It feels good serving these Latino men and women, when so often they are the ones serving me—in restaurants, hospitals, as housekeepers, gardeners, nannies, and farm workers.

 Listening to the stories of the travelers’ journey 

Later tonight my husband and I will relish strawberries covered with chocolate on this Valentine’s Day. Probably they were picked by a Mexican farmworker bending over in the fields of Minnesota or Oregon. Possibly this farmworker is here today at el comedor after a deportation due to a minor violation—cruising through a stop sign, or driving without a license. I think about his fingers plucking each strawberry in a field a thousand miles away so I can enjoy this chocolate covered Valentine treat.

Sitting down again at the piano, I take some deep breathes and attempt to play some more Bach. The piece demands my full attention. It is a balm for my addled brain.

Holy Angels High School students tour Tumacacori Mission, home of an early traveler, Padre Kino

Peg Bowden has written a book, A Land of Hard Edges, available in most bookstores in southern Arizona, your local library, or Amazon.com.

Please direct comments and thoughts to the “Comments” section of this blog. Peg Bowden can be reached at: pegbowden1942@gmail.com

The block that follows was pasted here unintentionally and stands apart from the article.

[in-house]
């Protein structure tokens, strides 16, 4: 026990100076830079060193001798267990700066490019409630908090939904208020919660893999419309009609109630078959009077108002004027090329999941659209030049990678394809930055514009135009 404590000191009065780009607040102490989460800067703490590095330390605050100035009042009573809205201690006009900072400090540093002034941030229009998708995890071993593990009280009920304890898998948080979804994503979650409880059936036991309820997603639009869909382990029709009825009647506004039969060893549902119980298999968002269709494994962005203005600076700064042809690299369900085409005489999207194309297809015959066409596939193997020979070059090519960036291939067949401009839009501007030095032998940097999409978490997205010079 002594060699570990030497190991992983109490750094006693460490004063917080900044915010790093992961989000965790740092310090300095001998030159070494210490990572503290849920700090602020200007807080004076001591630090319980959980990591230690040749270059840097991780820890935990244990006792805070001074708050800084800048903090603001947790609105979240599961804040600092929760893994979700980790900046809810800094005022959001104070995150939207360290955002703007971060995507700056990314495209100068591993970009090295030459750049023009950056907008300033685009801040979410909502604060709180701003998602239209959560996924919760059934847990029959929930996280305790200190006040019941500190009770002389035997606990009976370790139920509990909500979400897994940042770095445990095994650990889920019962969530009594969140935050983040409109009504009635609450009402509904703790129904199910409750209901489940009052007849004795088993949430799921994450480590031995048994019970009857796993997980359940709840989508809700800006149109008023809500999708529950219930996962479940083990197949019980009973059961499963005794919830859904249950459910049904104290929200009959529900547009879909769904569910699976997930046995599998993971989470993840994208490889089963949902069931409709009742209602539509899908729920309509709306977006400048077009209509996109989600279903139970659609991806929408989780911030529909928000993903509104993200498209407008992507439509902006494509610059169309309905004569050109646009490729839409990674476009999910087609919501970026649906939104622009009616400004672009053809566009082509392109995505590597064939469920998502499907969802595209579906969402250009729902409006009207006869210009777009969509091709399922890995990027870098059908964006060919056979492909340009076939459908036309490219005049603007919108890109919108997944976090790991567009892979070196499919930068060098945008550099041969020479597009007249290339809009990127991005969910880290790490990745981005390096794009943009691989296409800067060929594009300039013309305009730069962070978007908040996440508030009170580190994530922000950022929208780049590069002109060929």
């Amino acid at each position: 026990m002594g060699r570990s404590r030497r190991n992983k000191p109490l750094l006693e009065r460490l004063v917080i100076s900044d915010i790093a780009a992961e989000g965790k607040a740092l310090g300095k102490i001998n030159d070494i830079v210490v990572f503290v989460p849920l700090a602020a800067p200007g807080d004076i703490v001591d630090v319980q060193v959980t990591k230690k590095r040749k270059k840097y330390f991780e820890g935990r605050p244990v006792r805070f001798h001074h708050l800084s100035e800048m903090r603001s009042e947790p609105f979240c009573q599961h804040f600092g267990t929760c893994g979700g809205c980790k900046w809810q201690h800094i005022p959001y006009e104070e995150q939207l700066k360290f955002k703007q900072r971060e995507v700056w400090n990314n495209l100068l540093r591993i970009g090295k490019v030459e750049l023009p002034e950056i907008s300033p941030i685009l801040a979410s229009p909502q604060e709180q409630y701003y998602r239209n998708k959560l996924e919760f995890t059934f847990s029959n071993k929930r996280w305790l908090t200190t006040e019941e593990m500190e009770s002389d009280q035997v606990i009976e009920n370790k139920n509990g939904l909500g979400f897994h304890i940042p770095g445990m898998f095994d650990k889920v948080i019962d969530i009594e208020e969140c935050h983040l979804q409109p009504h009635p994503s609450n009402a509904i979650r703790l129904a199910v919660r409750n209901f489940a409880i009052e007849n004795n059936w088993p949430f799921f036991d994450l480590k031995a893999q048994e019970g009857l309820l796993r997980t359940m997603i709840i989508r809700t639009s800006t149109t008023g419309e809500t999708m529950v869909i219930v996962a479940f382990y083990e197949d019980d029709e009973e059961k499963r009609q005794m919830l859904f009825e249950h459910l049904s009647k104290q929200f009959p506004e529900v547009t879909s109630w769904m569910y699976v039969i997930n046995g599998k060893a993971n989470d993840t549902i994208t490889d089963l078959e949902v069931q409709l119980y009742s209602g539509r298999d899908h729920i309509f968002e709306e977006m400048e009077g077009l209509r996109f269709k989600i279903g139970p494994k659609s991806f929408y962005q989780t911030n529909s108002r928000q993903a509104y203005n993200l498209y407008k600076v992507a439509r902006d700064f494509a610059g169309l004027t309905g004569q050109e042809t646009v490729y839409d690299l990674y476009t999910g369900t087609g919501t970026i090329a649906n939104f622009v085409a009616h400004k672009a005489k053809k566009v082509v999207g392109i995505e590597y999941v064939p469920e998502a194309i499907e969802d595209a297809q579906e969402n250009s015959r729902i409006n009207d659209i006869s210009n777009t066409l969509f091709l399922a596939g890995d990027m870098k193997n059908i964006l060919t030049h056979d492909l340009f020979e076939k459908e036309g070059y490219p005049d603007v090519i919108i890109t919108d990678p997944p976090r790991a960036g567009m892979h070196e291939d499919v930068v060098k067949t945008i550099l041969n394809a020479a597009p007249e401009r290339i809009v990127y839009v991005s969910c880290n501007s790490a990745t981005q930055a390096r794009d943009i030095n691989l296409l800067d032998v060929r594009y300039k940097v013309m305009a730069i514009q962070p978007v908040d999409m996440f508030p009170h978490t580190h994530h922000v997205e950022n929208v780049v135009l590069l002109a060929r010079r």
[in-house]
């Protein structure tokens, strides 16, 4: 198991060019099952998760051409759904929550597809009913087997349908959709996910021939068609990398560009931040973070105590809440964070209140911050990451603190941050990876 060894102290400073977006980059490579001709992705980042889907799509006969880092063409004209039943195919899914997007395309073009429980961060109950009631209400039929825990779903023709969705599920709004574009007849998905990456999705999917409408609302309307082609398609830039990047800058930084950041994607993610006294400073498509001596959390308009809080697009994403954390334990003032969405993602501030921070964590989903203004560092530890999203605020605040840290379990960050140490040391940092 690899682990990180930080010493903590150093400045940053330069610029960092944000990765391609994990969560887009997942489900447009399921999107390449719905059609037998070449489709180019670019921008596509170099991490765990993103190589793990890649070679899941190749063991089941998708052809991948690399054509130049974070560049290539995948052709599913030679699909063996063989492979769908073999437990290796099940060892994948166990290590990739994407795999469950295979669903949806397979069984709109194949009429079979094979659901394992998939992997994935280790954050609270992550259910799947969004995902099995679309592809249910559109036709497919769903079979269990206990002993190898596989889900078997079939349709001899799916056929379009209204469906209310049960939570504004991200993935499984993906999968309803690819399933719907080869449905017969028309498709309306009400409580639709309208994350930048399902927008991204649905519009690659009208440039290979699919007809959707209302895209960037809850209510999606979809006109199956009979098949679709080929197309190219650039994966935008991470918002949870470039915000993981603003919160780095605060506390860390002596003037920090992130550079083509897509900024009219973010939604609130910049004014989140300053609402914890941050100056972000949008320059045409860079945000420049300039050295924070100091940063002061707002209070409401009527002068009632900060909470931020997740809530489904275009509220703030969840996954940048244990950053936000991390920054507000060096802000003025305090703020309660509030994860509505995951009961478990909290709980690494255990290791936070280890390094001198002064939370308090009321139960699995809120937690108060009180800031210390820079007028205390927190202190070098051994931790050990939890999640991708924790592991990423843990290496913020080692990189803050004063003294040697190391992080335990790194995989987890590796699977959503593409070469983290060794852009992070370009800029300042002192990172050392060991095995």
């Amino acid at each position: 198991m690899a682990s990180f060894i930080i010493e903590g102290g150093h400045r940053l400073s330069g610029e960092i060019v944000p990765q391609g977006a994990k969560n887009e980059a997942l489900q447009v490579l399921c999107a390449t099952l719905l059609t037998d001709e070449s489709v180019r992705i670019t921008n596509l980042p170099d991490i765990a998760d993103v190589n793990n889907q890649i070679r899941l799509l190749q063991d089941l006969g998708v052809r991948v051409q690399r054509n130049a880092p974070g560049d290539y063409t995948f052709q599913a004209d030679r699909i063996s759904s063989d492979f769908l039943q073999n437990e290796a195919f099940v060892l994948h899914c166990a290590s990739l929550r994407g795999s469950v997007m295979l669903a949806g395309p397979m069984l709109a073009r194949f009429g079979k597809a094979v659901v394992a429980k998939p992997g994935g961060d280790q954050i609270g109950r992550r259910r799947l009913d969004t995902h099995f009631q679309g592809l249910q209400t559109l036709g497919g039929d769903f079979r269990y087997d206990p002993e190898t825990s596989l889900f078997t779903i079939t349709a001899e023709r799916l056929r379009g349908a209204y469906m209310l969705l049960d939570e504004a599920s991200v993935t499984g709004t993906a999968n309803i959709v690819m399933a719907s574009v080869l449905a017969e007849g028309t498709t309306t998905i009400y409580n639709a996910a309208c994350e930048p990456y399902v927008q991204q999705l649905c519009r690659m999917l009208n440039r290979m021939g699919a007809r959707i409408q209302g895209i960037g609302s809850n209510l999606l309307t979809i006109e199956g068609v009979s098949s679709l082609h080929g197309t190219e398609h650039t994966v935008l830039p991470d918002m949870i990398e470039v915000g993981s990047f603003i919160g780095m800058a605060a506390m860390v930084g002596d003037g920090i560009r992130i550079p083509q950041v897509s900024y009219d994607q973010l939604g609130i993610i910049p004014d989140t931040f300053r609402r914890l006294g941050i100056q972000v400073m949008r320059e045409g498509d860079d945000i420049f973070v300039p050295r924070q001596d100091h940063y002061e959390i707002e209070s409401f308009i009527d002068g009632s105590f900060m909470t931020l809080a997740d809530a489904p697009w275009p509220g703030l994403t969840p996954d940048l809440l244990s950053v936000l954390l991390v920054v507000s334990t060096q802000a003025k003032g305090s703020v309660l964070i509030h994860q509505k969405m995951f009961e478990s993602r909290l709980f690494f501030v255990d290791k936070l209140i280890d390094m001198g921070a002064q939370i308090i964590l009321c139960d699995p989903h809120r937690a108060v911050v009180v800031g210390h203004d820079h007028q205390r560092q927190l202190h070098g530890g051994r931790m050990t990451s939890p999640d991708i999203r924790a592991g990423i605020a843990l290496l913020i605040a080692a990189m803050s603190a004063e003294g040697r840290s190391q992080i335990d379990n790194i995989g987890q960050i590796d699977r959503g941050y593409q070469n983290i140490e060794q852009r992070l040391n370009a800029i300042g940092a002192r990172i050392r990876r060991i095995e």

If you wish to receive regular postings to this blog, register in the Announcement List space in the right-hand column, and you are automatically on the email blog list.

The Green Valley/Sahuarita Samaritans is a non-profit organization; the mission is to prevent deaths in the desert. Information and contributions can be directed to:

www.gvs-samaritans.org

Kino Border Initiative directs the activities of the comedor in Nogales, Mexico. The mission is to help create a just, humane immigration policy between the United States and Mexico. The website is: www.kinoborderinitiative.org

The Border Community Alliance is an exciting new organization in southern Arizona focusing on the economic, cultural and humanitarian needs of the Arizona borderlands. BCA is now a 501 3(c) nonprofit entity. The website is: www.bordercommunityalliance.org

~ by Peg Bowden on February 19, 2017.

25 Responses to “BACH AND 45”

  1. Peggy, Incredible blog. In my opinion, there has to be exceptions to immigration policy. One way is for trump to be a benevolent dictator and develop a path to a pardon for those who deserve to remain in this country while deporting the true criminals. Unfortunately some become criminals because they are not given a chance by the system.